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Valuation Contests over the Commoditisation of the Moabi Tree in South-Eastern Cameroon

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  • Sandra Veuthey
  • Julien-Francois Gerber
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    Abstract

    We analyse the nature of grassroots conflicts over the commercial logging of moabi ( Baillonella toxisperma ) by foreign firms in South-eastern Cameroon. Moabi offers a good starting point for understanding forest resistances because it crystallises nature conservation, commercial, as well as local interests as it provides oil, medicine and other use values to local populations and particularly to women. Combining a political ecology approach with elements of ecological economics, we find that the conflicts on moabi extraction can be analysed in terms of conflicting languages of valuation - the defence of livelihood and customary institutions versus economic growth and the national laws. We discuss the historical and institutional components of the conflicts as well as the specific role of women.

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    Bibliographic Info

    Article provided by White Horse Press in its journal Environmental Values.

    Volume (Year): 20 (2011)
    Issue (Month): 2 (May)
    Pages: 239-264

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    Handle: RePEc:env:journl:ev20:ev2012

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    Web page: http://www.erica.demon.co.uk

    Related research

    Keywords: Environmental conflicts; property rights; forest commercial exploitation; commodity chain; environmental valuation;

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    References

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    1. Arild Vatn, 2000. "The Environment as a Commodity," Environmental Values, White Horse Press, vol. 9(4), pages 493-509, November.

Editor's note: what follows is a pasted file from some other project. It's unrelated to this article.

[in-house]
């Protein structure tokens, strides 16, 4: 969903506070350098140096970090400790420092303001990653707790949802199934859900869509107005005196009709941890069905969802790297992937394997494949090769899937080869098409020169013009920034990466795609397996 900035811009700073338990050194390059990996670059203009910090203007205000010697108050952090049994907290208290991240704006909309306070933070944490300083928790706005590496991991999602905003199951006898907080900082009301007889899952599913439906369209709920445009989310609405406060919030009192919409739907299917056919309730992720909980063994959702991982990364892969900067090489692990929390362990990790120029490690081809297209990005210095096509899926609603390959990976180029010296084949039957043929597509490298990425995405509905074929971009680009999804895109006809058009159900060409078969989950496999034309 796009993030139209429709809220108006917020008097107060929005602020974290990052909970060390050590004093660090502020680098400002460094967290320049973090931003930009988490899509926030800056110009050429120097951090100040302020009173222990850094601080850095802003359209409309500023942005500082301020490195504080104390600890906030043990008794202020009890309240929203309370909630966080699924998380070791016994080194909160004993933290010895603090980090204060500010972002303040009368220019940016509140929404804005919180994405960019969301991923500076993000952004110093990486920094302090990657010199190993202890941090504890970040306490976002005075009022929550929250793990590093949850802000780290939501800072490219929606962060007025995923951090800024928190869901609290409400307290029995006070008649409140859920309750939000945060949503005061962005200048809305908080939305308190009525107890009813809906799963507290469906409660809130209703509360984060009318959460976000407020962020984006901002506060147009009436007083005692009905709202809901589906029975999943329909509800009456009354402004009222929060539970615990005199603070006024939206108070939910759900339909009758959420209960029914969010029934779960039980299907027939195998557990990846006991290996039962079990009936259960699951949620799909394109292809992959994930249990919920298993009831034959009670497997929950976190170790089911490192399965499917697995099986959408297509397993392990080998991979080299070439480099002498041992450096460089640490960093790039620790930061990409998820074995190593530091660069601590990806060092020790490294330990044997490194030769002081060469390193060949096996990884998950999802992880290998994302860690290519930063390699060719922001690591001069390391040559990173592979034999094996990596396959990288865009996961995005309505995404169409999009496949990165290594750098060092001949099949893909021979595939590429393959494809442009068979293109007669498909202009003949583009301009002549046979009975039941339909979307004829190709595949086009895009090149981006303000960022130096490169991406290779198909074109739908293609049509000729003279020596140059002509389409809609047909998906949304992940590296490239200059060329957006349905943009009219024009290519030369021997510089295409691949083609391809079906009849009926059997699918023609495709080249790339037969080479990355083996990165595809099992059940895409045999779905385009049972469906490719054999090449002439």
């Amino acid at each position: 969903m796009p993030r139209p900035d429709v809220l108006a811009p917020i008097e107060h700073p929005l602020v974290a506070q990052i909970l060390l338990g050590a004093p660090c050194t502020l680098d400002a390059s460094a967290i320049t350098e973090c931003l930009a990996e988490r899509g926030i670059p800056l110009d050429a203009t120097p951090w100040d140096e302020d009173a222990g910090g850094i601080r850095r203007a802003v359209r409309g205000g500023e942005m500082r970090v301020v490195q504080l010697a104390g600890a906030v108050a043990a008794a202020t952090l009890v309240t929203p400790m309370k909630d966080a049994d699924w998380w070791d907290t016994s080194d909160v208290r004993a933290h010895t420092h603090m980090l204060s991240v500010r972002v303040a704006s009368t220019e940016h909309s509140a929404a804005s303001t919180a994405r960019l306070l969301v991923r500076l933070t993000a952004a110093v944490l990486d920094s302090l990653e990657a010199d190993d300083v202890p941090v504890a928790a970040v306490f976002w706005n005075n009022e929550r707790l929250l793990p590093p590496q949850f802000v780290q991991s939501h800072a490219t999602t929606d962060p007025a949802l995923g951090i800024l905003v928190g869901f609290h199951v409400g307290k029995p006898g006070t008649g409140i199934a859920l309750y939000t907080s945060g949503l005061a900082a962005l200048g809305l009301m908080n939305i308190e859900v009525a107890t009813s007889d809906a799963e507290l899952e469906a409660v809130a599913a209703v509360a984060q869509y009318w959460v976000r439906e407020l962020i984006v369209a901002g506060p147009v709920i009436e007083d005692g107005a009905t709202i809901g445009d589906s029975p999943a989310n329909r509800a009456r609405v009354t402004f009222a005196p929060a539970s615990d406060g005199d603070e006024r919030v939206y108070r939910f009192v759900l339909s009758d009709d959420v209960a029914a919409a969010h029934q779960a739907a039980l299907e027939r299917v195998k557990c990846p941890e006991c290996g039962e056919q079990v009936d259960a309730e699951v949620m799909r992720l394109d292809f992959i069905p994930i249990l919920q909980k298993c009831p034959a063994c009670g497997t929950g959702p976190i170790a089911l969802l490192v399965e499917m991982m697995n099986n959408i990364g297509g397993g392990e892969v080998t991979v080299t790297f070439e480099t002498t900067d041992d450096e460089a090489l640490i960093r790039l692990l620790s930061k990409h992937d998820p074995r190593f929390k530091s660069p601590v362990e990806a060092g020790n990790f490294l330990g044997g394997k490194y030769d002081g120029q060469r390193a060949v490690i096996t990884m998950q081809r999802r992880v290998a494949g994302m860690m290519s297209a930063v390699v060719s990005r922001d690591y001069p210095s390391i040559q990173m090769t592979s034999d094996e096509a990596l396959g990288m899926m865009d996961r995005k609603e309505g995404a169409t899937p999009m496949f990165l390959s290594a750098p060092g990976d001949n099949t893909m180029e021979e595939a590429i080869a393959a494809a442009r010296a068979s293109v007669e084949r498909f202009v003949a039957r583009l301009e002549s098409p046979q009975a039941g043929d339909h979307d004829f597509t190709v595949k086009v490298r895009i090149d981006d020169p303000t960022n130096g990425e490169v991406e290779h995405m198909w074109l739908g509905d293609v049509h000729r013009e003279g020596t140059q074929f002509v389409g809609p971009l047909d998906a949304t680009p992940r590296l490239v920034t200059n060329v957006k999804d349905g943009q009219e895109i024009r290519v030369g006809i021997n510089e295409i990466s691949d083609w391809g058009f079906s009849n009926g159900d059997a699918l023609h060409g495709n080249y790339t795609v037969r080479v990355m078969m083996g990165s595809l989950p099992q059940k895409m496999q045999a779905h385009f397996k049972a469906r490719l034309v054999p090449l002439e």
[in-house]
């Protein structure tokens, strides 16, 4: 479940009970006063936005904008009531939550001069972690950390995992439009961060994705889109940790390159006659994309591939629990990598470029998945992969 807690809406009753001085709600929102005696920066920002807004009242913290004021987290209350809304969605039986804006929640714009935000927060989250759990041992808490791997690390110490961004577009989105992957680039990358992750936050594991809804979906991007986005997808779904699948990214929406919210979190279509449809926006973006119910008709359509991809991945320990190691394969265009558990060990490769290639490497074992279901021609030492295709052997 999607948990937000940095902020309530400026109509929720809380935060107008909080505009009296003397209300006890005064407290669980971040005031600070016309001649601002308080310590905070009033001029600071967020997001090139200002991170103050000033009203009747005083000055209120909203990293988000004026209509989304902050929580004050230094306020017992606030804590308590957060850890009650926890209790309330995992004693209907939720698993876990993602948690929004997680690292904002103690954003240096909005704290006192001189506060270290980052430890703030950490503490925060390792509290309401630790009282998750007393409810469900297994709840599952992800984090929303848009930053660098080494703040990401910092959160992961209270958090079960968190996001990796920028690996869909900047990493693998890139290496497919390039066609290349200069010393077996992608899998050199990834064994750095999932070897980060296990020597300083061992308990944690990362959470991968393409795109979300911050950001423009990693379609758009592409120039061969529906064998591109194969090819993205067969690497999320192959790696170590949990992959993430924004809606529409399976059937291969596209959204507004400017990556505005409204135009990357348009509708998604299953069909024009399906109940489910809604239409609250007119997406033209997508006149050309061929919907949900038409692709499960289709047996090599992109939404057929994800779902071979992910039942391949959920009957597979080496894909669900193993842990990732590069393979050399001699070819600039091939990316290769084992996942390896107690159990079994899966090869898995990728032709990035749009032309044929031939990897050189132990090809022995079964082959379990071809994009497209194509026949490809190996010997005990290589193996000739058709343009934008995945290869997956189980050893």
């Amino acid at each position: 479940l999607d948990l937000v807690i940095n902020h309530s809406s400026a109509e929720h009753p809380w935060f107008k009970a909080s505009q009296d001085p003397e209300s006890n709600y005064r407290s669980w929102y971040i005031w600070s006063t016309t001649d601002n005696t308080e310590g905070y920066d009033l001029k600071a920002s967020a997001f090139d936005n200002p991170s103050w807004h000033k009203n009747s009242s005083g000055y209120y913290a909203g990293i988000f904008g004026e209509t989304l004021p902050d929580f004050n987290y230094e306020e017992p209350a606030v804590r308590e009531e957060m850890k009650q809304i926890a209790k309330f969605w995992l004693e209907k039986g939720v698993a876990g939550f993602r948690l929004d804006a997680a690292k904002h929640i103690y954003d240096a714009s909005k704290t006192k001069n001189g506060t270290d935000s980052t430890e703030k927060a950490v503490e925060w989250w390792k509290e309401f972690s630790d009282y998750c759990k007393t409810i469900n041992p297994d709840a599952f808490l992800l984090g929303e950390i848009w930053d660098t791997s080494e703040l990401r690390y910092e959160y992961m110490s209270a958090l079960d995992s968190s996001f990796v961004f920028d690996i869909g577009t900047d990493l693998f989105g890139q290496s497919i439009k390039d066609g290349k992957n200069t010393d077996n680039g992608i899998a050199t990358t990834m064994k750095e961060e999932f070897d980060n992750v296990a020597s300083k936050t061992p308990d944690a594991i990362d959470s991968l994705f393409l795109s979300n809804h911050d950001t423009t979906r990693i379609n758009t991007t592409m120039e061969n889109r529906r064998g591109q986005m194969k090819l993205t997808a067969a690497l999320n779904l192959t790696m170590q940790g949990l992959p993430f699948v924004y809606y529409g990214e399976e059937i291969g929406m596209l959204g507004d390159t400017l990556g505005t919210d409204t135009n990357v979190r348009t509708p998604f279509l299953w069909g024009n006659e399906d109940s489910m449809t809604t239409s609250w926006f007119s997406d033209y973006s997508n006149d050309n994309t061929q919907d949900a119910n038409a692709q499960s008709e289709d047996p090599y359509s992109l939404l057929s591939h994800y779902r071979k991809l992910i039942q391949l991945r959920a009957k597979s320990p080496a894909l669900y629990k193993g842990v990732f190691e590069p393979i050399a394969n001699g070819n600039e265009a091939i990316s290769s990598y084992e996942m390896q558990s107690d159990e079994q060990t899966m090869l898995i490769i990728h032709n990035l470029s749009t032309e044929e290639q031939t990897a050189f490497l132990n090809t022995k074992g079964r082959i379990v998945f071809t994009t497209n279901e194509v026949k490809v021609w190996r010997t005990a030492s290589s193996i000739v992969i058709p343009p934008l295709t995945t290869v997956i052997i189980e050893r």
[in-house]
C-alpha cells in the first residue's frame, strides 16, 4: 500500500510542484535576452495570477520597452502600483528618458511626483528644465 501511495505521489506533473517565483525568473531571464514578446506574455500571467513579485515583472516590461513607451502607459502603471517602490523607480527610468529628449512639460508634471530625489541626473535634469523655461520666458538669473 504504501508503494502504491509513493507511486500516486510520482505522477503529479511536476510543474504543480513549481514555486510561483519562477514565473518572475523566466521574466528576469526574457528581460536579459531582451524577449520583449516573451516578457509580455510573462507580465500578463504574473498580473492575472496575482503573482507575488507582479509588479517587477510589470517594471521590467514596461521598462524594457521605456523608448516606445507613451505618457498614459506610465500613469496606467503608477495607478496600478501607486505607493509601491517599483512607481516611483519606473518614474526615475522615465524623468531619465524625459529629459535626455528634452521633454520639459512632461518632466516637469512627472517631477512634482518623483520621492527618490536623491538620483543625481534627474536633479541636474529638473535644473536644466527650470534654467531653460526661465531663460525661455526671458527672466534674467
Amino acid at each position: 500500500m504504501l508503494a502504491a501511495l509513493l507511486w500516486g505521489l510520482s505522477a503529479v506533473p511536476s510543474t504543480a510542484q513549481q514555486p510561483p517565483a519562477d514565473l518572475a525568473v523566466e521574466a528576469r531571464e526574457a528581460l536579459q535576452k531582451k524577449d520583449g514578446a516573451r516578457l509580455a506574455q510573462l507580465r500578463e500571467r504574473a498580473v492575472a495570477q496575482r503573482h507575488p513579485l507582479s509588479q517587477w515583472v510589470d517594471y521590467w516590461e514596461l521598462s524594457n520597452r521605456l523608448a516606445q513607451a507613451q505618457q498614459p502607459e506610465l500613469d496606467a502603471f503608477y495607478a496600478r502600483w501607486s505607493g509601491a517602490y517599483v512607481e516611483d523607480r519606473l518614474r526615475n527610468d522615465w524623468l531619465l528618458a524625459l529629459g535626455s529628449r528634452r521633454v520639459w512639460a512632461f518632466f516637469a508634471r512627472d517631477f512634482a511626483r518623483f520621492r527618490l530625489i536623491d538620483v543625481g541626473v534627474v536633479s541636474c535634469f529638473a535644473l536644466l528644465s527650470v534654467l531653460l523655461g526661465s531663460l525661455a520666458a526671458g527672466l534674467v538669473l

2. Hornborg, Alf, 1998. "Towards an ecological theory of unequal exchange: articulating world system theory and ecological economics," Ecological Economics, Elsevier, vol. 25(1), pages 127-136, April.
    3. Sneddon, Chris & Howarth, Richard B. & Norgaard, Richard B., 2006. "Sustainable development in a post-Brundtland world," Ecological Economics, Elsevier, vol. 57(2), pages 253-268, May.
    4. Veuthey, Sandra & Gerber, Julien-François, 2010. "Logging conflicts in Southern Cameroon: A feminist ecological economics perspective," Ecological Economics, Elsevier, vol. 70(2), pages 170-177, December.
    5. Daniel Bromley, 2004. "Reconsidering Environmental Policy: Prescriptive Consequentialism and Volitional Pragmatism," Environmental & Resource Economics, European Association of Environmental and Resource Economists, vol. 28(1), pages 73-99, May.
    6. Gerber, Julien-François & Veuthey, Sandra & Martínez-Alier, Joan, 2009. "Linking political ecology with ecological economics in tree plantation conflicts in Cameroon and Ecuador," Ecological Economics, Elsevier, vol. 68(12), pages 2885-2889, October.
    7. M'Gonigle, R. Michael, 1999. "Ecological economics and political ecology: towards a necessary synthesis," Ecological Economics, Elsevier, vol. 28(1), pages 11-26, January.
    8. Muradian, Roldan & Martinez-Alier, Joan, 2001. "Trade and the environment: from a 'Southern' perspective," Ecological Economics, Elsevier, vol. 36(2), pages 281-297, February.
    9. Sarah Fleisher Trainor, 2006. "Realms of Value: Conflicting Natural Resource Values and Incommensurability," Environmental Values, White Horse Press, vol. 15(1), pages 3-29, February.
    10. Paavola, Jouni, 2007. "Institutions and environmental governance: A reconceptualization," Ecological Economics, Elsevier, vol. 63(1), pages 93-103, June.
    11. Paavola, Jouni & Adger, W. Neil, 2005. "Institutional ecological economics," Ecological Economics, Elsevier, vol. 53(3), pages 353-368, May.
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    Cited by:
    1. Clive L. Spash, 2011. "Terrible Economics, Ecosystems and Banking," Environmental Values, White Horse Press, vol. 20(2), pages 141-145, May.

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